pixel - Fotolia
Windows Virtual Desktops is a desktop-as-a-service offering based on Microsoft Azure, and like any virtual desktop technology, it requires extensive monitoring to ensure a quality experience for the end users.
Once administrators have set up their Windows Virtual Desktop (WVD) environment, they can monitor the deployment with Azure Resource Manager's Log Analytics utility.
As a WVD administrator, you are responsible for the session hosts and the image they run off. Microsoft takes care of numerous other elements such as delivering and managing the virtual desktops the connection to the desktop, load balancing and brokering.
However, you still must decide how many session hosts to create and what level of performance is acceptable for the end users. You must also ensure that you aren't spending too much on Azure resources that your environment isn't using efficiently.
Find out how WVD monitoring with Azure Log Analytics works and what it takes to set up this monitoring utility.
Azure Log Analytics for Windows Virtual Desktop
Azure Log Analytics is Microsoft's new method to monitor your Windows Virtual Desktop environment without the need for a third-party product. It takes about 10 minutes to set up, but IT administrators must check the requirements first.
Azure Log Analytics requirements
To use Azure Log Analytics with WVD, you will need a WVD environment that is deployed with Azure Resource Manager (ARM). You will also need a Log Analytics workspace and the correct role-based access control (RBAC) rights covering Monitoring Contributor, Log Analytics Contributor and Security Administrator.
Once you set up the WVD monitoring with Azure Log Analytics, it will provide you with three key dashboard views of your deployment. They are the following:
The Session Details dashboard view allows you to see which users are signed and if they are active or disconnected. This gives you a quick view to determine the number of concurrent users, and from which platforms the users sign in. A big plus is for this view is the ability to see how many disconnected sessions you have. Disconnected sessions can negatively affect your virtual desktops' performance and unnecessarily raise Azure costs. To fix this, you can change your group policy object settings to automatically sign off disconnected sessions.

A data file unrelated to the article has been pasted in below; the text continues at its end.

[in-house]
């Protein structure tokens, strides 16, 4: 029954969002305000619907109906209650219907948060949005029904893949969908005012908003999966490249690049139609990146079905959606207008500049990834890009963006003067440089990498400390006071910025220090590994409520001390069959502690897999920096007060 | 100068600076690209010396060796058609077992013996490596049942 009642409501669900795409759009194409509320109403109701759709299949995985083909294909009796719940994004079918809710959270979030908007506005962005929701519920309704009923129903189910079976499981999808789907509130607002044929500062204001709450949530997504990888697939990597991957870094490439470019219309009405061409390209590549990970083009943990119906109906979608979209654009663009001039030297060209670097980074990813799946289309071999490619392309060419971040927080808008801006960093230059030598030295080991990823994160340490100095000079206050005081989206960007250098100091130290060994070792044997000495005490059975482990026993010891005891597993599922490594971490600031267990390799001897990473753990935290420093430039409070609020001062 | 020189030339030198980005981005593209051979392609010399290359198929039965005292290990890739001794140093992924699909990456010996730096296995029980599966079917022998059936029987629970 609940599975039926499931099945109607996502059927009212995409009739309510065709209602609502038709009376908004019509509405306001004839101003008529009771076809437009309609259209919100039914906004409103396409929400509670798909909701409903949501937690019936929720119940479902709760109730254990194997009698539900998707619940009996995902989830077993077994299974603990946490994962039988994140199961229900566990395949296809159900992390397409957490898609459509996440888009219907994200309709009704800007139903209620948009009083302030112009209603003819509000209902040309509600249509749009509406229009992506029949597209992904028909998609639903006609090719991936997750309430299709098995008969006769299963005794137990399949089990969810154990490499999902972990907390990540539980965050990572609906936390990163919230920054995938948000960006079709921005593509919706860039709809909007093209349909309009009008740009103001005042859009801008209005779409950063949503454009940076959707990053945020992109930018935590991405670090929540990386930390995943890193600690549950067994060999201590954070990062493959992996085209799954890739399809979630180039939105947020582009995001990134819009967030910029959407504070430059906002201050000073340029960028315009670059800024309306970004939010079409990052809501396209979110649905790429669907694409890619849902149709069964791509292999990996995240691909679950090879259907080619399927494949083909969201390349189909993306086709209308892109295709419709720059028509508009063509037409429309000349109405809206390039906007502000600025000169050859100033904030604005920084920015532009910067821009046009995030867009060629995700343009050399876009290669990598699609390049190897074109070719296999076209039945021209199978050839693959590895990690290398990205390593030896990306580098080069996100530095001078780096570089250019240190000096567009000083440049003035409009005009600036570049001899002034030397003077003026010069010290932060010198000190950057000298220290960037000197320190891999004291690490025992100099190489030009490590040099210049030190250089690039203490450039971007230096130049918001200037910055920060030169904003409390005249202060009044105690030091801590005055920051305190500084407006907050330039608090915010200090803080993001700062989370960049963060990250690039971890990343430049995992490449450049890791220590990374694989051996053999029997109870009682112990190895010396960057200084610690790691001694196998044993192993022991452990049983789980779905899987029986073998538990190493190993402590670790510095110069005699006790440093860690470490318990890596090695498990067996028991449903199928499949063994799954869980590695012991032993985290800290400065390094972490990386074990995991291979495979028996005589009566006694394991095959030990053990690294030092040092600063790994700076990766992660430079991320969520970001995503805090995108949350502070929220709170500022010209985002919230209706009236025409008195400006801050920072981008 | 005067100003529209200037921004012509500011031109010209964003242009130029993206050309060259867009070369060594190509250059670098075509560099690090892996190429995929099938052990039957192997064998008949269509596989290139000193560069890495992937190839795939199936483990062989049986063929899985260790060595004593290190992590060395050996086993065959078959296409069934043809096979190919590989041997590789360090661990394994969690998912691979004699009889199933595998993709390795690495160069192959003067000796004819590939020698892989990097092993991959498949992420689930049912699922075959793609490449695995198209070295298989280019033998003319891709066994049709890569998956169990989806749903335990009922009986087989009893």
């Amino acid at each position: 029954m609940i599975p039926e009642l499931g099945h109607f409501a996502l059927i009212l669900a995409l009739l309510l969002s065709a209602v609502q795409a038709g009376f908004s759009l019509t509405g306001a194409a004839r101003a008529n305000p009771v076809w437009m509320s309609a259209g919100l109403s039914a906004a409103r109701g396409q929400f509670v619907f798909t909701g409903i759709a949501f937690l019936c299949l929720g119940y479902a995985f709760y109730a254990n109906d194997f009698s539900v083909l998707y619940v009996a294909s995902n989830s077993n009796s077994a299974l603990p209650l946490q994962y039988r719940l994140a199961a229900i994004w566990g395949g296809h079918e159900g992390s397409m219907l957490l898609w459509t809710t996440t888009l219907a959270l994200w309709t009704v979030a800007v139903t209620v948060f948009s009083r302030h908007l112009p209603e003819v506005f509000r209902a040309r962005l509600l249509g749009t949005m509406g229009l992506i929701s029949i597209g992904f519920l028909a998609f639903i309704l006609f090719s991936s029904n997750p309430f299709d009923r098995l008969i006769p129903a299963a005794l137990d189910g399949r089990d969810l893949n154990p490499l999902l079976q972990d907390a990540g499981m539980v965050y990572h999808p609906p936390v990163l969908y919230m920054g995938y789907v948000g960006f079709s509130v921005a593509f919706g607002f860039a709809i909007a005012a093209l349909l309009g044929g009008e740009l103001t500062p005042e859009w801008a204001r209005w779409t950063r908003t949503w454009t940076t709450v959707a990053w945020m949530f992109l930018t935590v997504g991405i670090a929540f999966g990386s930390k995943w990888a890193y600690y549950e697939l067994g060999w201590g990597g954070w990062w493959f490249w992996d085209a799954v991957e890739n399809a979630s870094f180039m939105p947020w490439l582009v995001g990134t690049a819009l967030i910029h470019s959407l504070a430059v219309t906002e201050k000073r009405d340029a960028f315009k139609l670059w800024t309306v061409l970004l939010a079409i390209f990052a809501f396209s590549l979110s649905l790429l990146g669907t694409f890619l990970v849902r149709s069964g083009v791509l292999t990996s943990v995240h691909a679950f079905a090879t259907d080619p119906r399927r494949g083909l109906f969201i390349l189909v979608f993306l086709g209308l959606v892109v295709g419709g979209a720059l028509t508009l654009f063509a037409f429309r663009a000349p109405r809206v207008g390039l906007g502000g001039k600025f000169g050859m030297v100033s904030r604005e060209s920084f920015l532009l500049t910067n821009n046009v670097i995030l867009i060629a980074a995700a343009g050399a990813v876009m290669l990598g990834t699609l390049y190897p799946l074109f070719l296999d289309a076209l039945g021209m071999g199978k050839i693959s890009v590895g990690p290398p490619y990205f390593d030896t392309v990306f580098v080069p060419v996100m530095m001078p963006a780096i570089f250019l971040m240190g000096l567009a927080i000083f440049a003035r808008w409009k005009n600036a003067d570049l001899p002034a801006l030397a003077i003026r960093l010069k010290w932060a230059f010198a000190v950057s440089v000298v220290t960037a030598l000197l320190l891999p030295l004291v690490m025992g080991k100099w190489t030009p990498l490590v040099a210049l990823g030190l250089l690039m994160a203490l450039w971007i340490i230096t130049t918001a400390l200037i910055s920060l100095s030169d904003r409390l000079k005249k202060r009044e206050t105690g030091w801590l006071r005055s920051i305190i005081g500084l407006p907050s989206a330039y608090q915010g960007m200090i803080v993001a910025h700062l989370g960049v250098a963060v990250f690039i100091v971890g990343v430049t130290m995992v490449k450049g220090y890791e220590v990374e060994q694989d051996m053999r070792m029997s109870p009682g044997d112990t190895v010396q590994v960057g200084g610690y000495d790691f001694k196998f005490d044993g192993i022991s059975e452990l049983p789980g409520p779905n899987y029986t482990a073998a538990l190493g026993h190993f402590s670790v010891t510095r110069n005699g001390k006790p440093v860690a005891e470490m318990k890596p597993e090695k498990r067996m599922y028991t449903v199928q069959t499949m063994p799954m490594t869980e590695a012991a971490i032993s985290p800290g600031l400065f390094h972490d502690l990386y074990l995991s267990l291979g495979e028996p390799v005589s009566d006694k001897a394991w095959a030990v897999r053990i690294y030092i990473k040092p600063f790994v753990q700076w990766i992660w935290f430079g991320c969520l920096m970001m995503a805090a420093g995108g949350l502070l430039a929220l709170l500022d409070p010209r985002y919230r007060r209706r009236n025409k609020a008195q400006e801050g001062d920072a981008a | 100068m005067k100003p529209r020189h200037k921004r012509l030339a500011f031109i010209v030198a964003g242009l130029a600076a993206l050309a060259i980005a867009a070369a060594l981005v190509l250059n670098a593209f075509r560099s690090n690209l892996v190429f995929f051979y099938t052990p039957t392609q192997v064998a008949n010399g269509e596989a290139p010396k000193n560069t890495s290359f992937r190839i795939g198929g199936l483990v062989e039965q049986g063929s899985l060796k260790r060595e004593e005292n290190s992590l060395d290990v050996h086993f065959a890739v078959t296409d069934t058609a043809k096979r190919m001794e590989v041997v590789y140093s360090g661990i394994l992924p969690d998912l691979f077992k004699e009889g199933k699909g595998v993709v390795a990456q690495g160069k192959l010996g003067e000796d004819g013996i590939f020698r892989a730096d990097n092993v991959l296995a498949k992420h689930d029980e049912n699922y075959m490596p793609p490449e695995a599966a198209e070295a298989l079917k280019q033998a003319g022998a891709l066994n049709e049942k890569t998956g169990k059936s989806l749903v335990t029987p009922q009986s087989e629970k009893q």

With the Host Performance dashboard, you can see how busy your hosts are within the last couple of hours. The Host Performance monitoring dashboard is also a great WVD tool to see if your environment is scaled correctly. If you see high CPU usage on all hosts, you might want to add an extra host.
With the Disk Performance dashboard, you can monitor your FSLogix profile virtual containers. This way you can easily see if there is a negative effect on latency on your Azure Files or Azure NetApp file storage.
Is Azure Log Analytics enough?
Azure Log Analytics gives a few basic insights into the performance of your WVD environment. These basic insights can be enough for you depending on your organization's needs, but Log Analytics is missing a lot of more advanced features around WVD monitoring compared to third-party tools such as ControlUp or Liquidware Stratusphere UX.
Both of these other tools will show you the user experience score and give you drill-down capability -- showing you what a user is doing and why performance may be suffering. For instance, users could be loading multiple YouTube videos in the virtual environment, which would greatly hinder performance, depending on the business case.
You can always try Azure Log Analytics before subscribing to any other tool, and if it is not enough, you can begin a trial with a third-party product. This should give you the information you need to decide between WVD monitoring tools.
Information in WVD monitoring setup example
These are the Windows Performance Counters you will need to set up Azure Log Analytics for a WVD deployment. They are also the batches used in the video tutorial.
Batch collection 1
Batch collection 2
|Terminal Services Session(*)\% Processor Time||Process(*)\IO Write Operations/sec|
|Terminal Services(*)\Active Sessions||Process(*)\Thread Count|
|Terminal Services(*)\Inactive Sessions||Process(*)\Working Set|
|Terminal Services(*)\Total Sessions||RemoteFX Graphics(*)\Average Encoding Time|
|LogicalDisk(*)\% Free Space||RemoteFX Graphics(*)\Frames Skipped/Second - Insufficient Client Resources|
|LogicalDisk(*)\Avg. Disk sec/Read||RemoteFX Graphics(*)\Frames Skipped/Second - Insufficient Network Resources|
|LogicalDisk(*)\Avg. Disk sec/Write||RemoteFX Graphics(*)\Frames Skipped/Second - Insufficient Server Resources|
|LogicalDisk(*)\Current Disk Queue Length||RemoteFX Network(*)\Current TCP Bandwidth|
|LogicalDisk(*)\Disk Reads/sec||RemoteFX Network(*)\Current TCP RTT|
|LogicalDisk(*)\Disk Transfers/sec||RemoteFX Network(*)\Current UDP Bandwidth|
|LogicalDisk(*)\Disk Writes/sec||RemoteFX Network(*)\Current UDP RTT|
|LogicalDisk(*)\Free Megabytes||PhysicalDisk(*)\Avg. Disk Bytes/Read|
|Processor(_Total)\% Processor Time||PhysicalDisk(*)\Avg. Disk Bytes/Write|
|Memory(*)\% Committed Bytes In Use||PhysicalDisk(*)\Avg. Disk sec/Write|
|Network Adapter(*)\Bytes Received/sec||PhysicalDisk(*)\Avg. Disk sec/Read|
|Network Adapter(*)\Bytes Sent/sec||PhysicalDisk(*)\Avg. Disk Bytes/Transfer|
|Process(*)\% Processor Time||PhysicalDisk(*)\Avg. Disk sec/Transfer|
|Process(*)\% User Time|
|Process(*)\IO Read Operations/sec|